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Efficacy and safety of peripheral blood stem cell mobilization and collection: a single-center experience in 190 allogeneic donors

Authors

  • Cristina Rinaldi,

    1. From the Transfusion Medicine Department and the Clinic of Haematology, University Hospital of Udine, and the Department of Statistics, University of Udine, Udine, Italy.
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  • Chiara Savignano,

    1. From the Transfusion Medicine Department and the Clinic of Haematology, University Hospital of Udine, and the Department of Statistics, University of Udine, Udine, Italy.
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  • Samantha Pasca,

    Corresponding author
    1. From the Transfusion Medicine Department and the Clinic of Haematology, University Hospital of Udine, and the Department of Statistics, University of Udine, Udine, Italy.
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  • Alessandra Sperotto,

    1. From the Transfusion Medicine Department and the Clinic of Haematology, University Hospital of Udine, and the Department of Statistics, University of Udine, Udine, Italy.
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  • Francesca Patriarca,

    1. From the Transfusion Medicine Department and the Clinic of Haematology, University Hospital of Udine, and the Department of Statistics, University of Udine, Udine, Italy.
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  • Miriam Isola,

    1. From the Transfusion Medicine Department and the Clinic of Haematology, University Hospital of Udine, and the Department of Statistics, University of Udine, Udine, Italy.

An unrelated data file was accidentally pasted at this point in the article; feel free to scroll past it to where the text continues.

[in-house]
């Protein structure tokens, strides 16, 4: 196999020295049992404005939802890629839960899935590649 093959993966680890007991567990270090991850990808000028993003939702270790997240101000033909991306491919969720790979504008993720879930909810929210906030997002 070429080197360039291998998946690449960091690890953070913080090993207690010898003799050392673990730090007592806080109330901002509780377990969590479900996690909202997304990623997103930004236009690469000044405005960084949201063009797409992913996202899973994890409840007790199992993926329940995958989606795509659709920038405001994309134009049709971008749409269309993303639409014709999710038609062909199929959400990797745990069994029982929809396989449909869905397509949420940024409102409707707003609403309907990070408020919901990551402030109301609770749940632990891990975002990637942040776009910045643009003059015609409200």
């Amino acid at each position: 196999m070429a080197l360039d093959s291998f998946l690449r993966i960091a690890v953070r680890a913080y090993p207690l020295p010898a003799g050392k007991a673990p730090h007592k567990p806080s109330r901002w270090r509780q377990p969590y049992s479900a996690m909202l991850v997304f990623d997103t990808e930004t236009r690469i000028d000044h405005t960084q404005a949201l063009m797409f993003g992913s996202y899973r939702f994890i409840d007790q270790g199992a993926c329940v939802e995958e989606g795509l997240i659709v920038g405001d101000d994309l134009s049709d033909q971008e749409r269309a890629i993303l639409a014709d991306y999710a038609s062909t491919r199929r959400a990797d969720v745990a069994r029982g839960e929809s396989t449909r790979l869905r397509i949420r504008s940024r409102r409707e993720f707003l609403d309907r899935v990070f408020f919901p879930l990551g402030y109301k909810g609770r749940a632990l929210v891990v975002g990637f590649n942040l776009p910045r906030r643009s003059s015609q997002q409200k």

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  • Renato Fanin,

    1. From the Transfusion Medicine Department and the Clinic of Haematology, University Hospital of Udine, and the Department of Statistics, University of Udine, Udine, Italy.
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  • Vincenzo De Angelis

    1. From the Transfusion Medicine Department and the Clinic of Haematology, University Hospital of Udine, and the Department of Statistics, University of Udine, Udine, Italy.
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Samantha Pasca, Transfusion Medicine Department, University Hospital of Udine, P.le S. Maria della Misericordia, 15, Udine, Italy; e-mail: sampasca@alice.it.

Abstract

BACKGROUND: In the past two decades peripheral blood stem cells (PBSCs) have increasingly replaced marrow as stem cells source for allogeneic transplantation. The PBSC donation initially applied only to related donors; later, due to the safety of the procedure, it was extended to unrelated donors.

STUDY DESIGN AND METHODS: We have retrospectively collected data regarding mobilization, collection, and short- and long-term follow-up of 190 consecutive donors, 174 related and 16 unrelated. All donors followed a standard protocol for mobilization and underwent at least one PBSC collection. Follow-up in related donors was performed every 4 months in the first year and then annually, with no time limits, while unrelated donors were monitored for 10 years.

RESULTS: All 190 donors completed the established mobilization protocol. The mobilizing capacity was significantly greater in males and in donors less than 60 years old. No case of major toxicity by granulocyte–colony-stimulating factor was found, nor thromboembolic events. The total dose of CD34+/recipient (median 5.8 × 106/kg recipient/body weight) was statistically correlated with age, CD34+ before and after mobilization, and collection efficiency. Compliance to follow-up was 66%, with a significant difference between related and unrelated (63% vs. 100%, p = 0.03). During follow-up no significant abnormalities in hematologic variables or hematologic malignancies were reported.

CONCLUSION: Our study allowed us to define the PBSC donation as “a safe procedure for the donors,” with short- and long-term effects limited to a small percentage of donors and “effective for the recipient,” due to the dose of collected CD34+, adequate for transplantation in almost all recipients.

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